The consumer!

I don’t buy that argument. If I am upgrading or building a bike, I just order the correctly specified part for that bike or frame. Just like when I repaired my Honda. When 650B came on the scene, did my 26 inch wheeled bike explode in a puff of small rimmed obselance? No. The bike still worked as a bike. “The industry” did not force you to upgrade, you chose too.

The LBS!

Yes and no. Now I don’t work in a bike shop, so my views here are from the outside so may be inaccurate, please correct me in the comments. but I don’t see many expensive top tier big ticket items sitting in glass cabinets anymore. Sure they have some more common standard wheelsets in stock. for example, 135mm QR rear hub wheels. But I have seen a set of those wheels sit unsold in one shop for several years.

If I wanted a custom wheelset made up, I would speak with my shop wrench and we would work out the best mix of hub/spoke/rim for my needs. I would tell them what I frame had and they would order the parts they required.

In the same way I do not expect my independent garage to have the driveshaft for my Honda in stock “just in case” why would I expect my LBS to carry every conceivable spare or upgrade? That, I feel, is unrealistic and unreasonable of me as the consumer. My LBS is a service centre and knowledge base, not amazon prime. That is not to say that the proliferation of standards is not a right pain in the ass for the LBS. I am sure there where more than a few eyes rolled and groans at the news of “Super Boost”.

Distributors!

Here you go, this is who I think is really harmed by shifting standards, importers and distributors. Distributors bring product into a country and distribute it amongst their dealers (LBS and online retailers), they are typically a B2B business.

Now when I go to my LBS and we look at the big Saddleback pornographic catalogue of components whilst discussing that dream wheelset build. They will order the CK hub from the aforementioned distributor. It is then the distributor who has to make that initial investment in inventory. It is the distributor who has to hold an ever diversifying inventory when new standards emerge. It is also the distributor who is left with dead stock taking up space and tying up cash-flow when the world forgets 142×12 hubs.

The Consumer Again!

Sort of, I have no way of knowing other than what I would do in that business. But if I was a distributor with a damaged balance sheet due to redundant stock. I might try and increase prices elsewhere in the product range to try and mitigate that loss.


Imagine,

Now what if we thought about this whole question differently. What if we as the consumer re-wired our expectations and what if the component manufacturers became consolidated with the frame builders into one holistic business.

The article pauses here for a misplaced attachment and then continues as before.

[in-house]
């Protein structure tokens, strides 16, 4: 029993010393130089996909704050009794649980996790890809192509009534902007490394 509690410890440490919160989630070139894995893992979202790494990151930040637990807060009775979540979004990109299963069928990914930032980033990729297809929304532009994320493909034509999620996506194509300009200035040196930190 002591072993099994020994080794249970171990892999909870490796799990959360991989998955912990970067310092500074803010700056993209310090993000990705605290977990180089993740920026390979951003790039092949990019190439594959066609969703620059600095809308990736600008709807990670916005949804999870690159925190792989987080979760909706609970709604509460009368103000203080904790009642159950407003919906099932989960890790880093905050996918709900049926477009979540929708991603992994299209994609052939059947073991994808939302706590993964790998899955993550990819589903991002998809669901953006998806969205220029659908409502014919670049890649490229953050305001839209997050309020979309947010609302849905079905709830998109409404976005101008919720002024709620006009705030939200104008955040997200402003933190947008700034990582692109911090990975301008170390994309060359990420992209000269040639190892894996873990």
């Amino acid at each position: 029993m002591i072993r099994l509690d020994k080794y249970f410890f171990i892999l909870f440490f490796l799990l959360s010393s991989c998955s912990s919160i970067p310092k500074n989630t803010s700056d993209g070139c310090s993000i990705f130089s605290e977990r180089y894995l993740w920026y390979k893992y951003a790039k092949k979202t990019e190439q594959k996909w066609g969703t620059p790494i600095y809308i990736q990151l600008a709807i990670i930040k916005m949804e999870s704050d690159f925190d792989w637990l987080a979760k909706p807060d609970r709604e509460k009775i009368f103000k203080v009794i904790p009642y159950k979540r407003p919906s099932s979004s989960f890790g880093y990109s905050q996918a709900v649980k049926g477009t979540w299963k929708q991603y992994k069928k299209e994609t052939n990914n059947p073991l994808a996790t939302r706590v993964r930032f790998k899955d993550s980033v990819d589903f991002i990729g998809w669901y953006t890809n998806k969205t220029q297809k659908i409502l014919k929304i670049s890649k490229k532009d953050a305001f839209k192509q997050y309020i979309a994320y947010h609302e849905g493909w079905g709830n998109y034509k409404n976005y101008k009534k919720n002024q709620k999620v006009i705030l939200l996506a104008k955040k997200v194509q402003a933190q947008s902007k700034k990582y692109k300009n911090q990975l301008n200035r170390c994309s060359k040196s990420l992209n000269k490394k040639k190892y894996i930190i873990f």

The engineers could build the best bike they could build, not being restricted by the need to conform to a limited series of standards. Being able to base decisions such as hub width on the engineering, not what products were currently available. knowing that the suspension division could build the right fork for the application, the correct drivetrain for the suspension kinematics. No more off the shelf forks or shocks with a “modified tune” fitted to every bike at the same price point.

A bike where each element was designed as part of a whole. You know, like the automotive industry. Imagine what that bike would look like.

29ers – Are we really still talking about this?

The internet has calmed down and the storm over Lourdes may have passed, but the fact is, 29ers are here in DH. Deal with it.

It was going to happen, we all knew it would, we had all seen the instagram posts teasing us with hints at what was coming. We had heard rumours of 29 inch wheeled downhill bikes at the onset of the last few seasons, but 2017 would be the season.

The components had finally caught up with the frame design and geometry lessons learned from enduro and AM bikes. And once Fox had their 49 fork, well that was more or less the last piece in the puzzle of making a 29er DH bike happen and work.

People equate the UCI Downhill World Cup to the Formula 1 of mountain biking, and there is mileage in the analogy. but in reality, it is a very different animal in many respects. F1 cars are specific custom built by the teams, and you would never, ever expect to be able to buy one. Sure the trickle down of technology will eventually get there (adaptive suspension anyone?). But you accept that they are a different species to what we own and drive.

In the nineties and early noughties, it would not be unsurprising, in fact it would be almost expected, that the pros would be racing bikes that you could never have. One off team frames, prototypes testing suspension ideas, custom made components, drive trains that were not standard and would only work on that bike. Bikes like the iconic Honda RN01 and Miles Rockwells Cannondale Fulcrum are probably the two more famous examples.

Pushing the technology and what was thought possible on a pushbike. We wanted to see the engineering, the exotica, the unfeasibly skilled riding unattainable bikes.